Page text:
Significance of abdominal obesity in predicting the future development of type 2 diabetes and cardiovascular diseases can be further gauged from the fact that abdominal obesity is a defining parameter for metabolic syndrome, a cluster of the most dangerous heart attack risk factors, which will be discussed later in this post.
In my post ‘Body Mass Index – is it the best measure of obesity?’ I had highlighted that WHO had convened an expert consultation on BMI in Asian populations, which met in Singapore from 8-11 Jul 2002. One of the recommendations of this expert consultation was that “where possible, in populations with a predisposition to central obesity and related increased risk of developing the metabolic syndrome, waist circumference should also be used to refine action levels on the basis of BMI. Its prognostic (predicting the likely course of a disease or ailment) capacity is improved when used alongside BMI.
Assessment of risk status
The ultimate aim of these anthropometric measurements is to identify individuals at increased risk for type 2 diabetes and cardiovascular diseases. However, like BMI, waist circumference is not a diagnostic tool for disease risks; it is more of a screening tool. Therefore, rather than using these measurements independently, incorporating both BMI and waist circumference in the classification of overweight and obesity provides a better indication of disease risk.
It is important to note that these categories denote relative risk, not absolute risk. They indicate the need to institute weight loss therapy and do not directly define the required intensity of risk factor modification. The later is determined by estimation of absolute risk based on the presence of associated disease or risk factors.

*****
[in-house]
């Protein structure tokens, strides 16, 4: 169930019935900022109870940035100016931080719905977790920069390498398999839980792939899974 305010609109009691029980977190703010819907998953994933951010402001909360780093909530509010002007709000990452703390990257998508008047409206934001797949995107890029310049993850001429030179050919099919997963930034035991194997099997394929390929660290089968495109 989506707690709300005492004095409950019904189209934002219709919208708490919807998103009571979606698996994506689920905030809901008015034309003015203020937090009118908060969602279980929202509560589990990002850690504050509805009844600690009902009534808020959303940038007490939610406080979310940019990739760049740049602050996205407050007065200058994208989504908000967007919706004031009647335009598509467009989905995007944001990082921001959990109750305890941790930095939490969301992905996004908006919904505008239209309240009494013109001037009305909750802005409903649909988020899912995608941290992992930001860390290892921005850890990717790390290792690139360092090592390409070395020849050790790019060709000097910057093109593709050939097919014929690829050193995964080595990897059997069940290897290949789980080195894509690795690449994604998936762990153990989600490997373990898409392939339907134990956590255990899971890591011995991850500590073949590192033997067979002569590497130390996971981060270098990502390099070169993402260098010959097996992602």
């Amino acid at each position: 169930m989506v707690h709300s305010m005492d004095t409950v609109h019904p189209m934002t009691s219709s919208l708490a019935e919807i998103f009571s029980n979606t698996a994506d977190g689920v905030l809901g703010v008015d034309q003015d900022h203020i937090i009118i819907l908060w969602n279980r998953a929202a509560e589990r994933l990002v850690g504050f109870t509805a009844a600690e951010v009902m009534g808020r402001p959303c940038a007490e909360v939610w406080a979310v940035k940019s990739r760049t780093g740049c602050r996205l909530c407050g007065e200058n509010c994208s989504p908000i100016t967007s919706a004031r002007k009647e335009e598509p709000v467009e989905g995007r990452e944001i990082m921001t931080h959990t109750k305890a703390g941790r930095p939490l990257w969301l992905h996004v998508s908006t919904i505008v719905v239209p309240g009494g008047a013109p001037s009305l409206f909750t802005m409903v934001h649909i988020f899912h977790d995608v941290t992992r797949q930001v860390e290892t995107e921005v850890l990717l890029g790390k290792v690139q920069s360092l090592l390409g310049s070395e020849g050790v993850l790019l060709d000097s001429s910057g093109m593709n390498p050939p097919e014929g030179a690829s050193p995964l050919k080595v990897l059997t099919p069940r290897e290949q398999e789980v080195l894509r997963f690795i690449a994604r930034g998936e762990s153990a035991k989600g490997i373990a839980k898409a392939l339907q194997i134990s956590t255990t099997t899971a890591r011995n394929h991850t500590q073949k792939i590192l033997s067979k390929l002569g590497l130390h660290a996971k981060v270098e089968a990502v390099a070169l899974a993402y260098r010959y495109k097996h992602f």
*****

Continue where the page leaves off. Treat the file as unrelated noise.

Waist-to-Hip Ratio (WHR)
Waist circumference is not the only measure of abdominal obesity. Waist-to-hip ratio is also commonly used for the assessment of abdominal obesity. The ratio is obtained by dividing waist circumference with hip circumference. It was introduced, mainly as a result of Swedish research, on the assumption that it would predict the fat distribution better than waist circumference alone. Subsequent research, however, showed that it did not. One important limitation of waist-to-hip ratio is that it requires two measurements – waist and hip circumference, which may contribute to summative (additive) measurement errors. Also, a high waist-to-hip ratio could be due to either a relatively large waist or a small hip girth due to lower muscle mass. In contrast, an individual may have a dangerous level of abdominal fat, but the waist-to-hip ratio may be low if the hip circumference is especially large. For e.g. women with ‘pear-shaped’ bodies, who carry weight mainly on their hips and thighs, may still have a large at-risk waist circumference, but their waist-to-hip ratio may not correctly identify central obesity due to the large hip circumference. Results of recent studies have supported the view that waist circumference is a better indicator of the accumulation of intra-abdominal (visceral) fat than the waist-to-hip ratio.
Waist-to-hip ratio cut-off points
The cut-off points for waist-to-hip ratio are also population specific. Males with a waist-to-hip ratio > 1.0 and females with a waist-to-hip ratio > 0.85 are considered to be at increased risk. However, for Asian populations, these figures are > 0.9 for males and > 0.8 for females.
The metabolic syndrome is a cluster of the most dangerous heart attack risk factors: diabetes and raised fasting plasma glucose, abdominal obesity, high cholesterol and high blood pressure. It is also known as Metabolic syndrome X, Syndrome X, Insulin Resistance syndrome, and Raven’s syndrome. It is estimated that around 20-25 per cent of the world’s adult population have the metabolic syndrome and they are twice as likely to die from and three times as likely to have a heart attack or stroke as compared with people without the syndrome. In addition, people with metabolic syndrome have a fivefold greater risk of developing type 2 diabetes.